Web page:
Bjork’s new MoMA retrospective came about in a surprising way
It was a classic epiphany moment. Klaus Biesenbach, MoMA’s chief curator was going through his iTunes library, to find the perfect dining playlist, when he came upon the cover of Icelandic singer Bjork’s 1997 electronic album, Homogenic. He looked deep into Bjork’s hyper stylized Kabuki face and realized with its silver and purple color palette and beautifully rendered skin tones, he wasn’t looking at an album cover, he was looking at a striking piece of modern art.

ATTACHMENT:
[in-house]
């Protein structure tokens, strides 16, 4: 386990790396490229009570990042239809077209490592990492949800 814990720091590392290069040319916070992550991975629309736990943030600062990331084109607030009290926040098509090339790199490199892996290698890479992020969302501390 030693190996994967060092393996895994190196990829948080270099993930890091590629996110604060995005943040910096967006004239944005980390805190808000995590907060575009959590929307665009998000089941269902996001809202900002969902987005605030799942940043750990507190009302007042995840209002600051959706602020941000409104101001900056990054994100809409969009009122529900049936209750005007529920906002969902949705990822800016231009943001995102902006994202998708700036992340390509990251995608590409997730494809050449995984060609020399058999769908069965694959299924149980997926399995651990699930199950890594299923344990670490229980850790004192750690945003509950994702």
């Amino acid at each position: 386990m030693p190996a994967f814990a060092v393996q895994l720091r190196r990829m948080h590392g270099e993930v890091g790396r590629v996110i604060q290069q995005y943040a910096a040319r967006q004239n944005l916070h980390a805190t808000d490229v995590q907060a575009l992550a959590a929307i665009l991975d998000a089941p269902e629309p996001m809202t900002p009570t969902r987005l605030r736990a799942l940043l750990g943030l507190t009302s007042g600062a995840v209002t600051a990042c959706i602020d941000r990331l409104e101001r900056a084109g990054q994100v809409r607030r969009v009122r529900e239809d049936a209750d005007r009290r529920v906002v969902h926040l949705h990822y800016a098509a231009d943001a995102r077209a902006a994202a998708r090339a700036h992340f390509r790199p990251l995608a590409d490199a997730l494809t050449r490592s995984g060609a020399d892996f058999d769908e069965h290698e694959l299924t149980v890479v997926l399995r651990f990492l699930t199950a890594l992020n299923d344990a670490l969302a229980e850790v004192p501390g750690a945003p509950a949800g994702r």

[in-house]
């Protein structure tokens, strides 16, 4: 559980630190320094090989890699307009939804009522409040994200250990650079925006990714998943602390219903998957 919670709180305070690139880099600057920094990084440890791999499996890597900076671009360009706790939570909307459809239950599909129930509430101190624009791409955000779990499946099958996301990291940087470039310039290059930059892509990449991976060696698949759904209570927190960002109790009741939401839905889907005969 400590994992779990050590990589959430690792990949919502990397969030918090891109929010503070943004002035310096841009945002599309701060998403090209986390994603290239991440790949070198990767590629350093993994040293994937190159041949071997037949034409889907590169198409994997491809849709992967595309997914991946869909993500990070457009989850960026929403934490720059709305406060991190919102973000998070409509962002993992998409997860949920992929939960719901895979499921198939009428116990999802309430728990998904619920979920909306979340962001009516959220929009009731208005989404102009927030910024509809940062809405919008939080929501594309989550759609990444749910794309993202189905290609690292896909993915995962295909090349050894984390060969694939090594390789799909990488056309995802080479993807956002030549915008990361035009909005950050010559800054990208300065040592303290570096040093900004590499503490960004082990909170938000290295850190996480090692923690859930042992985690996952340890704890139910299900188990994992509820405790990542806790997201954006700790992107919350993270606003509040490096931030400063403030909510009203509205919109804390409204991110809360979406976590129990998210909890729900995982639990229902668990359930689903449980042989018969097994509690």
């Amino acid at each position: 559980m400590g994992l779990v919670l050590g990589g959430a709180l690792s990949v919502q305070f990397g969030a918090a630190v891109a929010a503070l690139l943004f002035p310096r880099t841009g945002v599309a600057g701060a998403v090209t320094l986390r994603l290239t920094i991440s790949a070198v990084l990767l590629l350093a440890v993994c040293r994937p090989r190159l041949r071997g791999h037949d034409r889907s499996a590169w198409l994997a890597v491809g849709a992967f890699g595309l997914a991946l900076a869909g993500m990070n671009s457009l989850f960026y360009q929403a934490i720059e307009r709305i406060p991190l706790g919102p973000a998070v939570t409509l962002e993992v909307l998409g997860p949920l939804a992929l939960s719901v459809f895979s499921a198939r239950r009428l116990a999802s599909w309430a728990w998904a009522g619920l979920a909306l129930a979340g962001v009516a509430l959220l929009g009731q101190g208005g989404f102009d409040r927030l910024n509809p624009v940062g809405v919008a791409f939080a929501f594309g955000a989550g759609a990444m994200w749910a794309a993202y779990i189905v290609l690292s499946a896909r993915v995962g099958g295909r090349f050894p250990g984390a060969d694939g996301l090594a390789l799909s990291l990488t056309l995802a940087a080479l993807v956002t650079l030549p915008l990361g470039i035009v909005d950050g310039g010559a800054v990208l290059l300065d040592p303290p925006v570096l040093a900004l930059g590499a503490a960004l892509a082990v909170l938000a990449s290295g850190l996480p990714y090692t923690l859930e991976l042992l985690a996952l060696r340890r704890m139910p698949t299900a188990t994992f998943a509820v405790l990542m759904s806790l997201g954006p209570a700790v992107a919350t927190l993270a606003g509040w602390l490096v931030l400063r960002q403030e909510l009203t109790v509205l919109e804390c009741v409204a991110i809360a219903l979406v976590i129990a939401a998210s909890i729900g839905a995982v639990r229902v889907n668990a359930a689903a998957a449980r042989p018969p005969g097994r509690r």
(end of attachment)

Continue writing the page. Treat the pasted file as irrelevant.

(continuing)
He concluded that the art wasn’t just in the image but rather in the singer herself. He thought f rom the beginning of her career, from the Swan Dress to her turn as a Robot in love, Bjork has always been a living breathing work of art and her career would make a stirring retrospective, consistent with MoMA’s directive of finding artistic inspiration outside the traditional arena, as in its 2012 Tim Burton retrospective.
Now the hard part was making the call to the extraordinarily private singer herself. His hesitance was unfounded as Bjork considered herself an artist rather than a singer and jumped in immediately, personally providing most of the work in the giant career exhibit.
Bjork Retrospective. Museum of Modern Art. From March 8 – June 7, 2015